Cool off your house fever with a long-term financial plan
My husband and I are in our early 30s, and we are not homeowners. We never have been homeowners, actually. Much of this is because of our expat lifestyle, but even if we were stateside, chances are, we’d still be renters.
And we are okay with that.
There were times when we seriously looked into buying a home, and I definitely struggled with home envy. I often felt like the only person in my demographic without a mortgage and who was “throwing away” my money to rent. But hindsight being 20/20, God protected us from ourselves and prevented us from signing any deals.
The reason I’m so thankful to not be homeowners is because when we were looking into it, we did not know as much as we know now. Many of you know that I’ve drunk the Dave Ramsey Kool-Aid, but I really am so thankful for his radio show, his books, and for his Financial Peace University course, because through them my eyes were opened to so much about mortgages, PMI, contracts, down payments, tax write-offs, and the like.
I never knew much about personal finance growing up, and it never was a huge interest of mine. But the more I learned, the more I wanted to learn. And the more I learned about how to handle our own family’s finances, the more I wanted to learn about broader topics, such as home ownership.
I don’t pretend to know everything – not by a long shot – but with the little bit I have learned, we’ve created a long-term plan to become home owners, and to do it well the first time.
Here’s our family’s home ownership plan:
1. Save up for at least a 20% down payment. 50% would be ideal.
2. Sign only a fixed-rate, 15-year mortgage that’s no more than 25% of our income.
3. Buy a fixer-upper in an up-and-coming neighborhood. I am extremely blessed to have a husband that knows how to build a home from scratch, since he used to be a contractor – hopefully, we can put quite a bit of sweat equity into a home.
4. If we love the home we’ve fixed up, we’ll stay. But if we don’t, we’ll sell at the right time and take the equity from that home and upgrade – doing the same thing as before. Buy a fixer-upper in an up-and-coming neighborhood.
5. Eventually, we want to custom build a smallish, eco-friendly home from scratch, and stay there long-term. And pay off the mortgage as fast as we can.
I know it’s always that cut-and-dry, and that there are a lot more details involved in home ownership. But in a nutshell, we won’t consider buying a home until we’re able to do the above steps, and to do them well.
If you want to own a home, but you’re just not ready yet, please know that you’re not alone. There are a lot more renters out there than you’d think, and they’re doing just fine. It’s so easy to believe that home ownership is everything, because that’s what our culture tells us. But renters really are whole human beings, capable of intelligent rationale and mature decision-making skills.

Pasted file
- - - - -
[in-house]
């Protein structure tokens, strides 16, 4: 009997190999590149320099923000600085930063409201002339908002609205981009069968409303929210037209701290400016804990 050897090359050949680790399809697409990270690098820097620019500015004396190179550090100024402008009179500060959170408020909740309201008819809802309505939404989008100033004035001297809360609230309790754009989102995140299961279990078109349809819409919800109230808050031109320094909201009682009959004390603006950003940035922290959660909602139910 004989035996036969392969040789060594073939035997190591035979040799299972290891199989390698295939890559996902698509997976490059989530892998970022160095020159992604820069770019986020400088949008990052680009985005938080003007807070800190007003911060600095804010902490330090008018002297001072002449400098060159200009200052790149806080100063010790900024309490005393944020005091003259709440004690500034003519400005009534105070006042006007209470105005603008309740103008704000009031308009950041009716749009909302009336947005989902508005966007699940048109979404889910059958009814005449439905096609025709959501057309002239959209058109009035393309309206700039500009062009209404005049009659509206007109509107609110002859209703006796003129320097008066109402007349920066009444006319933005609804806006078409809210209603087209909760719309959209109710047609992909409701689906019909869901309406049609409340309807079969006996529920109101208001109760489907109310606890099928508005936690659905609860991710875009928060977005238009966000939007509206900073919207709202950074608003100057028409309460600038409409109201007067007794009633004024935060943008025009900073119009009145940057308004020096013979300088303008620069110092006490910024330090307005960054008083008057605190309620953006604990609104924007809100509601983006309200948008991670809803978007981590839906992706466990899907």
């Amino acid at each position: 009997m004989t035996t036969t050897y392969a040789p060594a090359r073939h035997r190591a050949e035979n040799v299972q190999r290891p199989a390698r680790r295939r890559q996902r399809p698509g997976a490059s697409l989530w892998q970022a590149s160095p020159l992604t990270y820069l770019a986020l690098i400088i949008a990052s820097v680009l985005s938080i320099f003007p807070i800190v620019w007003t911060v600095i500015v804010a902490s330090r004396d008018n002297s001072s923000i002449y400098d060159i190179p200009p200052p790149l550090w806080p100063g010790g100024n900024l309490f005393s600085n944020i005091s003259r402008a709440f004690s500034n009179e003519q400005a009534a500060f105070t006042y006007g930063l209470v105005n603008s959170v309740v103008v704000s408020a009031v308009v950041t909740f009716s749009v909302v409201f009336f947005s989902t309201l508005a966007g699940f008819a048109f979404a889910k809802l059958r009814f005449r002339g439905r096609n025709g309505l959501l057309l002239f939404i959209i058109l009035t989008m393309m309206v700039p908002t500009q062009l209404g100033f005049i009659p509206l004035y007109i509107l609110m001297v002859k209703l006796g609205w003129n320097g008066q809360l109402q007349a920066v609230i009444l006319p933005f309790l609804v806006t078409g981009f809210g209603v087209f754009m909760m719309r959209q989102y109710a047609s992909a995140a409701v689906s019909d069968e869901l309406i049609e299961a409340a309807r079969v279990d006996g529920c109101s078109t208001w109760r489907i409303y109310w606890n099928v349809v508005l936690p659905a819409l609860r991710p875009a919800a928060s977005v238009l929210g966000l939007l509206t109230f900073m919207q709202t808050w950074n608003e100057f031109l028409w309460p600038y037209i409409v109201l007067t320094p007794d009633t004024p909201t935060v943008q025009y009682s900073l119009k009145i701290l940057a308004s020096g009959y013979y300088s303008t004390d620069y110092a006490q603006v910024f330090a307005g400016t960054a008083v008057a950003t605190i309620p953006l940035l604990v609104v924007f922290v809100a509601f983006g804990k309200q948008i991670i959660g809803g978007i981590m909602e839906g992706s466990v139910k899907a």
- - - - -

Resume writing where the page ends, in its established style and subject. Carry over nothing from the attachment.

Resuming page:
Home ownership is great when it’s a blessing. But when it’s not, it’s a curse. Just ask millions of people who’ve made headline news recently.
When you get house fever and it’s just not time to buy yet, here are some tips to cool you down:
• Work on your budget and figure out how you can save just a bit more.
• Take FPU, either locally or online. I can’t recommend this enough.
• Take it one step further, and join My Total Money Makeover, where you can find accountability and encouragement for following Dave Ramsey’s baby steps with others.
• Focus that energy you’re using on home envy onto something else – exercise, crafting, reading, or skill-building.
• Pray. Ask God to help you with contentment.
• Drive through the lower-class part of town, praying for those people and giving thanks to God for what He’s given you. Not with a superiority complex – with a humble, grateful attitude and an open heart to do more to bless others.
• Start a list of things you’re thankful for. Post it somewhere prominently, and add to it regularly.
Photo by Mike Rosales
• Remember how the rest of the world lives – Americans live so much more richly than the rest of the world.
• Go one step further, and sign up to support a child who truly needs help.
• Balance your checkbook.
• Start living on the envelope system, if you haven’t yet.
• Go on a cheap date with your spouse – walk around a bookstore, or go hiking.
• Avoid shopping when you don’t need to. You’ll save more money for that big down payment.
• Stop dwelling on it – think of something else. Use a Redbox code and rent a free DVD.
• Finally, make a plan. Instead of just pouting that you don’t own a home, get out a pencil and paper, and figure out how to get that money you need socked away.
Have you ever struggled with house fever? How have you successfully handled it? What is your family’s longer-term plan towards financial peace?
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